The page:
COCKALORUM- The Little Annoying Man in My Brain: Living with Mental Illness
Depression is its own monster. Not you!
Cockalorum is an obsolete Flemish and early Dutch word that has probably been influenced by Latin that means:
“A little man who incorrectly has a very high opinion of himself.”
“A little man with an exaggerated idea of his own importance.”
I am going to be more focused on depression in this rant while on my soap box. Let me introduce my little cockalorum, Larry. Now if your name is Larry… Know that your name is beautiful, just like you. A friend chose the name at random and Larry “stuck like glue”. (Thank you Sugarland for your contribution.)
Larry is my depression and he has a wicked kind of Joker smile. We will dive into anxiety later, that is somebody else. Here is an important thing to remember: Larry is Larry and Kajsa is Kajsa. Our relationship is complicated. I hate his guts and he loves my insides. His favorite hobby is to mock, criticize, judge and belittle me.
Whenever I picture Larry I imagine a big fat balding man lying on the couch with greasy fingers, crumbs on his mouth from chomping down on chips. He sure knows how to make himself comfortable and there is no way of moving him once he settles in. (Maybe unless I had a crane…) He represents everything that I hate about myself.
Depression has a heavy and demanding presence. (See what I did there? Sorry… Bad joke… But seriously Larry is hefty.) It causes physical pain that makes your head heavy. An exhausting weight making an already grumpy person grumpier. (Isn’t that one of the names of the seven dwarves from Snow White? Maybe his middle name is Larry?)
It’s interesting because Larry can be more present at times than other times. I can feel him coming and for the longest time I wasn’t strong enough to hold him off. I winced when I would “see” or “feel” him coming. (Like watching the water ripple in the movie Jurassic Park when the T-rex was coming.)
I found it problematic to explain how strong and present Larry was because I was the only one who felt it. (Need to send him to Weight Watchers even if I have to pay the entrance fee.) I came up with the concept of Larry coming to “my house.” (I don’t know why but I always picture my house being yellow with a nice white picket fence.) To my surprise I found that those in the know of who Larry was could better understand where he was in compared to how I was fairing mentally.
He always started outside on the sidewalk walking along my nice white fence. Present, but not an immediate threat yet. Then he would climb the stairs onto the porch. (Peeping Tom… Always trying to look in the windows.) He would then have the audacity to wipe his muddy feet on the welcome mat and knock on the front door. At this point I had a dull pounding headache, centered mostly in my forehead.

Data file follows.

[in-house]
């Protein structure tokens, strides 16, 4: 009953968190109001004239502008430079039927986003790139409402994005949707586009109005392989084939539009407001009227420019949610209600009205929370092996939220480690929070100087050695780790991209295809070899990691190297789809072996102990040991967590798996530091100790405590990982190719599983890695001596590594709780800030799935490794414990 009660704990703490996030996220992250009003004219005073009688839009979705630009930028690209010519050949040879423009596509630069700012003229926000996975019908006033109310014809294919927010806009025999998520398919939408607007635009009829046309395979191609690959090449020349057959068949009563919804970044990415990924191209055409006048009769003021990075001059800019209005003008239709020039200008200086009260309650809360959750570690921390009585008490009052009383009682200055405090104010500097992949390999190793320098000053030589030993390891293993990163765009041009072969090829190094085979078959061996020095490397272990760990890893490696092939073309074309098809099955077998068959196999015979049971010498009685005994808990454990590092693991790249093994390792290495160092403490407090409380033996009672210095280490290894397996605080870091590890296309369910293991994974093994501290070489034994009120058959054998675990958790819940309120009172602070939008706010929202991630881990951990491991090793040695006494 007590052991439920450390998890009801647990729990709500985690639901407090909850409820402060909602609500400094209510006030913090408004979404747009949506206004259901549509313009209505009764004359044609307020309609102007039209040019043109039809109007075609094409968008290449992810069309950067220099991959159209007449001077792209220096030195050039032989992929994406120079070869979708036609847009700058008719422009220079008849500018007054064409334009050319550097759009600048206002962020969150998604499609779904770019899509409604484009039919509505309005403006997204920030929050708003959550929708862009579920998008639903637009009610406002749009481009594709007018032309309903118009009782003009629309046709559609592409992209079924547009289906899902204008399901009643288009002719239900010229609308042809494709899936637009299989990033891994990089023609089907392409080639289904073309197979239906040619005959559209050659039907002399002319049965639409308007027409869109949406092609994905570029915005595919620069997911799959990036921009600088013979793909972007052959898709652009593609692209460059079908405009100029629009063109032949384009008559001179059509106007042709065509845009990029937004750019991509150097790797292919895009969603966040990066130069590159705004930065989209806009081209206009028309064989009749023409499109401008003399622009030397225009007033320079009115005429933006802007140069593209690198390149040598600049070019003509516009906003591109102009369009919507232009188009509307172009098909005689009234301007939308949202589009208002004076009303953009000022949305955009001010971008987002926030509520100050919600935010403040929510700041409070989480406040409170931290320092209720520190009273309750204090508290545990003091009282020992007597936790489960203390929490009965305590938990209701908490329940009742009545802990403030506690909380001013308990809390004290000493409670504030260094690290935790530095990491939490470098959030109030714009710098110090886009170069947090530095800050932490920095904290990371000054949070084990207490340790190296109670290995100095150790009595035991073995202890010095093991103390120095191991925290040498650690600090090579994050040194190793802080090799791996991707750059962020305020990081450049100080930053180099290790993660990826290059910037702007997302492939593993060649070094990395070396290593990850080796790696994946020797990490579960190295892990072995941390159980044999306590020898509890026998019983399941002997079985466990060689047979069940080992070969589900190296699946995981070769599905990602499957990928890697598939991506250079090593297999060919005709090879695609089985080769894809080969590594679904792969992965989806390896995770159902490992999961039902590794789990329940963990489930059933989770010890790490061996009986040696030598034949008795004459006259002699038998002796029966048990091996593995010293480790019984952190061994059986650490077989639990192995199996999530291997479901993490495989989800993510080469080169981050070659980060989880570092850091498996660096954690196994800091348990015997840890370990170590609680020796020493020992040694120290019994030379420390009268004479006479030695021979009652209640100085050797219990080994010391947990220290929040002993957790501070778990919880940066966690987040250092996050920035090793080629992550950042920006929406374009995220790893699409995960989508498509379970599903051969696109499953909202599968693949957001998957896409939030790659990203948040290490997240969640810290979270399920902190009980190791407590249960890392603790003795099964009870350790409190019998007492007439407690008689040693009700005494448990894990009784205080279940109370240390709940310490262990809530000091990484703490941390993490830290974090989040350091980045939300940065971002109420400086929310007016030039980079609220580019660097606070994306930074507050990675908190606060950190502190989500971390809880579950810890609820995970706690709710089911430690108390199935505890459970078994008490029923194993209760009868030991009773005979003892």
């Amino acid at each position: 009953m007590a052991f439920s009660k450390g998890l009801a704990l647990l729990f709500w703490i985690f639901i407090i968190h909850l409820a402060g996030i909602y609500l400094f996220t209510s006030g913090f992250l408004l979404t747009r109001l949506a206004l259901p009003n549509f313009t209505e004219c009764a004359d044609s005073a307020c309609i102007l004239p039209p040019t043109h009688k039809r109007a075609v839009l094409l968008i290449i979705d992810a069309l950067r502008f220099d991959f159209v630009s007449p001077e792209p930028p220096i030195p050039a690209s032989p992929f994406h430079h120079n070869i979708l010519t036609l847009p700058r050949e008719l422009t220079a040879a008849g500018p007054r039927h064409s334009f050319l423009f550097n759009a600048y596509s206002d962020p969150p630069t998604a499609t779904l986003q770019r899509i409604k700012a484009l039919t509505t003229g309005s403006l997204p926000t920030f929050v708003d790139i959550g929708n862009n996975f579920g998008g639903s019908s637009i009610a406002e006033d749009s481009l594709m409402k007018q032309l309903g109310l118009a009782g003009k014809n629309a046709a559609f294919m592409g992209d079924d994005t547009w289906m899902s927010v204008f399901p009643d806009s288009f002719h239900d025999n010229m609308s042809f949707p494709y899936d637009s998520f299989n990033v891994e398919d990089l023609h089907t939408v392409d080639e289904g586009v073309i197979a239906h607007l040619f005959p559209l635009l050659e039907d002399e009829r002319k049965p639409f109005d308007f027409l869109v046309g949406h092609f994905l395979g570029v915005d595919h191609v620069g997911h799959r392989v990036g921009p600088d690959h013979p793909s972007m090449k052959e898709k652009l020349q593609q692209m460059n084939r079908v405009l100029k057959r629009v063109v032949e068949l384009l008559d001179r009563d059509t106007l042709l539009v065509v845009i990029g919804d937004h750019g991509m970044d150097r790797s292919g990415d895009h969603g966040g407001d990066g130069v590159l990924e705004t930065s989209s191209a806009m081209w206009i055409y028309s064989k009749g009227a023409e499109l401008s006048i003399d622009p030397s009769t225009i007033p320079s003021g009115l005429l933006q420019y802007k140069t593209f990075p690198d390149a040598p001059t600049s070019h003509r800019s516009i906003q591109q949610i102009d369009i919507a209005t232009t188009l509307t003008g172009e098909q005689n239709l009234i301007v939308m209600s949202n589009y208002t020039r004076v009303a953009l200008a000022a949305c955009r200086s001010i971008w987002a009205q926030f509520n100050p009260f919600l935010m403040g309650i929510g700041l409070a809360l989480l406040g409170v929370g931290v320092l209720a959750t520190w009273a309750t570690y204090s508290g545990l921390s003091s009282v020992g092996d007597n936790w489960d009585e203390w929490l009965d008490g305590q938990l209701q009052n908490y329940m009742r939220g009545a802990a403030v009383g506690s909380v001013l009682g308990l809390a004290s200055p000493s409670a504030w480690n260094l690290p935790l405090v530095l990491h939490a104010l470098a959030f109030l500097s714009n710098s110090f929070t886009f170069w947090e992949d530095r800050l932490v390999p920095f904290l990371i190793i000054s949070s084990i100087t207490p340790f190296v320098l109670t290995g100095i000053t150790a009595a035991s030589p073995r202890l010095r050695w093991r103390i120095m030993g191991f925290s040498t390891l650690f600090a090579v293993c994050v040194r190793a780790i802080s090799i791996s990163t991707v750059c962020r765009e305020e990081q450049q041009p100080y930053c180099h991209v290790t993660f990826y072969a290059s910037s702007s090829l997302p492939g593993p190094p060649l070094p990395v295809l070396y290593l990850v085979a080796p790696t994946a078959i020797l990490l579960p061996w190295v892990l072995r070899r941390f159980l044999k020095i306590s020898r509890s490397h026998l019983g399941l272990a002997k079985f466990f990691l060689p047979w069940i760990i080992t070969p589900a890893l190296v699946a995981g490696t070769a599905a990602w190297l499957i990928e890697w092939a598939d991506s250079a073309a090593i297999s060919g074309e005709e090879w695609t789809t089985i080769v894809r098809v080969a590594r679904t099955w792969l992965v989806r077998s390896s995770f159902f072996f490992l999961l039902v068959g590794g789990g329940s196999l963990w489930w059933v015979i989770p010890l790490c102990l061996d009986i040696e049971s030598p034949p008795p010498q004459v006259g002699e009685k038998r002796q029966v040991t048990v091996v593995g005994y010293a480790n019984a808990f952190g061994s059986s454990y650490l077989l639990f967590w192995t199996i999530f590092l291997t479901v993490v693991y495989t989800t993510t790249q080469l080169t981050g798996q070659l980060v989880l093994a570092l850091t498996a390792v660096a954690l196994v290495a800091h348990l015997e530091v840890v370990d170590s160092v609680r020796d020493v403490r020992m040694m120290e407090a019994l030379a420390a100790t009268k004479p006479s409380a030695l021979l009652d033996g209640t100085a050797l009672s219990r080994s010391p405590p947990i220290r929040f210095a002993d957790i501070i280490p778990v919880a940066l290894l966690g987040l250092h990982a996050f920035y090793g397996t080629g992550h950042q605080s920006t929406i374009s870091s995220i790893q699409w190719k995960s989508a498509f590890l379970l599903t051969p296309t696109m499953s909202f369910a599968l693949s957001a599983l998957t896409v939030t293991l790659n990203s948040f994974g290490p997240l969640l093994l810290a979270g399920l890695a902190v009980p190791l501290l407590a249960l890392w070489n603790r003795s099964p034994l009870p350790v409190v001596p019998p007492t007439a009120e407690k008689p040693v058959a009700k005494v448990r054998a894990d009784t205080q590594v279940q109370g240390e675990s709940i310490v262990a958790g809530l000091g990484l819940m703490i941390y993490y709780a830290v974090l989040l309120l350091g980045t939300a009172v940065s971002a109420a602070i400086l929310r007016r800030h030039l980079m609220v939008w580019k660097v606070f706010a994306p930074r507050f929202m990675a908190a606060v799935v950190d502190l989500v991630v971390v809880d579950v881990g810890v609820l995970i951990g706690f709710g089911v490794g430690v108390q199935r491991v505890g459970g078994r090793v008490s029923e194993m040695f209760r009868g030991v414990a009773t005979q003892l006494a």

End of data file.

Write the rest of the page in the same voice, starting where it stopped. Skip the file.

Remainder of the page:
Without permission, he would invite himself in. He’d walk down the hallway to the family room as if he owned the place. Next thing you know he’s sitting on my beautiful leather couch. At this stage, I am having a hard time holding my head up with a strong steady pressure headache and my energy is starting to dwindle. I start losing track as to what’s going on around me. I would pull into my shell to cut myself off from the world and people around me.
Then Larry has the gull to start talking. (Blabbering more like.) He filled my head with nasty, hateful, vile falsehoods that tore me down further. I am too far gone mentally and physically to fight him off so I listen. His talking turns into yelling and a tantrum. He would thrash “my house” and rip down my wallpaper. (AH! The nerve of some people! Oh and picture light yellow wallpaper with tiny blue flowers on it. Yeah I have I thing with the color yellow. Don’t ask me why.)
With the wallpaper torn, I’ve reached my point past function. I’d have a migraine and tunnel vision, unable to stand any kind of light. I felt separated from my body and the definition of life itself. The only thing I could handle was to lie in bed. Sometimes rocking myself back and forth crying, begging for relief. Occasionally I didn’t have enough energy or tears to cry. All I wanted was to kick Larry out of my house.
This analogy helped me stop thinking of myself and depression as one, but as two separate “entities” if you will. Larry was Larry and I am myself. (And aren’t we all so grateful for that! I am too funny not to be me. Not to toot my own horn or anything.)
Some of my friends use the same method to help them define who’s who. One uses the concept of a black dog in the valley. Another one’s depression looks like a wicked scary teacher with a ruler named Ursula. Everyone is different, thus depression LOOKS different. It has similar characteristics so you can identify it, but still unique to the person.
Maybe your depression looks like a unicorn getting kicked off a rainbow by a wicked elf. I don’t know, but what I do know is that this was one of the first tools I used to get a better grip on depression and I being separate and different. Identify who your annoying little man or woman is.
For myself I am proud to announce that Larry has received an eviction notice and a restraining order and I haven’t seen him for almost two years.
And that is how it is going to stay.
There is now a YouTube channel for Mental Health Naps- Click 10. COCKALORUM- The Little Annoying Man in My Brain: Living with Mental Illness to watch!